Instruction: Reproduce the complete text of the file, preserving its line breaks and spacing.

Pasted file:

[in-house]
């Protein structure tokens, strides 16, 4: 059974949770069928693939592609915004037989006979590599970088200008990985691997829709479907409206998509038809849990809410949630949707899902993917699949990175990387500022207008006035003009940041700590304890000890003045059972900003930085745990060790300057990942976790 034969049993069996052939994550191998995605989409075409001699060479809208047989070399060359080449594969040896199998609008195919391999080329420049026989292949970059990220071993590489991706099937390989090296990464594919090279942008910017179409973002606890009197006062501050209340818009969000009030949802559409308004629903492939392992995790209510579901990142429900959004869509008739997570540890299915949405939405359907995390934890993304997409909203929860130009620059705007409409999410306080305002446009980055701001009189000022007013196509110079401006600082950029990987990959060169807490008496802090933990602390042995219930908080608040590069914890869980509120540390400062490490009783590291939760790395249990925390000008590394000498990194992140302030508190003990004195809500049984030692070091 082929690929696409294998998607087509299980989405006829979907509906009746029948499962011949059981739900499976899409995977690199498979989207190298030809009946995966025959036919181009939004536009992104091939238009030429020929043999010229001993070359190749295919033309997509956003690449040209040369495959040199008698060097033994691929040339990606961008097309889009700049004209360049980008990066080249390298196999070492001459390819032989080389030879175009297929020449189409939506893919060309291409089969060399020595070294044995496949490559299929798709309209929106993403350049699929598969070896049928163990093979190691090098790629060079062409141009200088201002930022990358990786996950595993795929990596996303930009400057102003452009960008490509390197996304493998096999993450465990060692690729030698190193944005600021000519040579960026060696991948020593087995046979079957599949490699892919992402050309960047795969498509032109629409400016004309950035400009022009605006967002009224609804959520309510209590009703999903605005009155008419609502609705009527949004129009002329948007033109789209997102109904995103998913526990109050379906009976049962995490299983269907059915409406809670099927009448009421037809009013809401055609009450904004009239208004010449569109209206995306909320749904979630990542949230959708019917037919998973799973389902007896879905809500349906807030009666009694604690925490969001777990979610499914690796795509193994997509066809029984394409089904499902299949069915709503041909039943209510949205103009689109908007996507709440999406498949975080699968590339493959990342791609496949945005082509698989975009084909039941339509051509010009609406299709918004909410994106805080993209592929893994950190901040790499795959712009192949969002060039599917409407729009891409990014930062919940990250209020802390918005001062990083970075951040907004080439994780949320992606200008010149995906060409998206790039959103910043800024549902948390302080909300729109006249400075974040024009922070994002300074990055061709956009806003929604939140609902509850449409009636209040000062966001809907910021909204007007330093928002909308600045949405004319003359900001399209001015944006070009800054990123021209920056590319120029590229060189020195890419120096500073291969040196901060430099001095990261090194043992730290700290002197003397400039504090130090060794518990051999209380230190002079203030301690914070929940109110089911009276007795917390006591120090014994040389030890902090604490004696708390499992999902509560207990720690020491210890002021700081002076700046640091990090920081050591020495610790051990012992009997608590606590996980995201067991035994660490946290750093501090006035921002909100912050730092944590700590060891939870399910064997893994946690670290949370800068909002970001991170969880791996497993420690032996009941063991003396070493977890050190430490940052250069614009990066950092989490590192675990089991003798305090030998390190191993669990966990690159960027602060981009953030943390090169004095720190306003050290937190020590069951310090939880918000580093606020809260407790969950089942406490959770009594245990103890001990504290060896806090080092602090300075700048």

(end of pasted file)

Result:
[in-house]
């Protein structure tokens, strides 16, 4: 059974949770069928693939592609915004037989006979590599970088200008990985691997829709479907409206998509038809849990809410949630949707899902993917699949990175990387500022207008006035003009940041700590304890000890003045059972900003930085745990060790300057990942976790 034969049993069996052939994550191998995605989409075409001699060479809208047989070399060359080449594969040896199998609008195919391999080329420049026989292949970059990220071993590489991706099937390989090296990464594919090279942008910017179409973002606890009197006062501050209340818009969000009030949802559409308004629903492939392992995790209510579901990142429900959004869509008739997570540890299915949405939405359907995390934890993304997409909203929860130009620059705007409409999410306080305002446009980055701001009189000022007013196509110079401006600082950029990987990959060169807490008496802090933990602390042995219930908080608040590069914890869980509120540390400062490490009783590291939760790395249990925390000008590394000498990194992140302030508190003990004195809500049984030692070091 082929690929696409294998998607087509299980989405006829979907509906009746029948499962011949059981739900499976899409995977690199498979989207190298030809009946995966025959036919181009939004536009992104091939238009030429020929043999010229001993070359190749295919033309997509956003690449040209040369495959040199008698060097033994691929040339990606961008097309889009700049004209360049980008990066080249390298196999070492001459390819032989080389030879175009297929020449189409939506893919060309291409089969060399020595070294044995496949490559299929798709309209929106993403350049699929598969070896049928163990093979190691090098790629060079062409141009200088201002930022990358990786996950595993795929990596996303930009400057102003452009960008490509390197996304493998096999993450465990060692690729030698190193944005600021000519040579960026060696991948020593087995046979079957599949490699892919992402050309960047795969498509032109629409400016004309950035400009022009605006967002009224609804959520309510209590009703999903605005009155008419609502609705009527949004129009002329948007033109789209997102109904995103998913526990109050379906009976049962995490299983269907059915409406809670099927009448009421037809009013809401055609009450904004009239208004010449569109209206995306909320749904979630990542949230959708019917037919998973799973389902007896879905809500349906807030009666009694604690925490969001777990979610499914690796795509193994997509066809029984394409089904499902299949069915709503041909039943209510949205103009689109908007996507709440999406498949975080699968590339493959990342791609496949945005082509698989975009084909039941339509051509010009609406299709918004909410994106805080993209592929893994950190901040790499795959712009192949969002060039599917409407729009891409990014930062919940990250209020802390918005001062990083970075951040907004080439994780949320992606200008010149995906060409998206790039959103910043800024549902948390302080909300729109006249400075974040024009922070994002300074990055061709956009806003929604939140609902509850449409009636209040000062966001809907910021909204007007330093928002909308600045949405004319003359900001399209001015944006070009800054990123021209920056590319120029590229060189020195890419120096500073291969040196901060430099001095990261090194043992730290700290002197003397400039504090130090060794518990051999209380230190002079203030301690914070929940109110089911009276007795917390006591120090014994040389030890902090604490004696708390499992999902509560207990720690020491210890002021700081002076700046640091990090920081050591020495610790051990012992009997608590606590996980995201067991035994660490946290750093501090006035921002909100912050730092944590700590060891939870399910064997893994946690670290949370800068909002970001991170969880791996497993420690032996009941063991003396070493977890050190430490940052250069614009990066950092989490590192675990089991003798305090030998390190191993669990966990690159960027602060981009953030943390090169004095720190306003050290937190020590069951310090939880918000580093606020809260407790969950089942406490959770009594245990103890001990504290060896806090080092602090300075700048």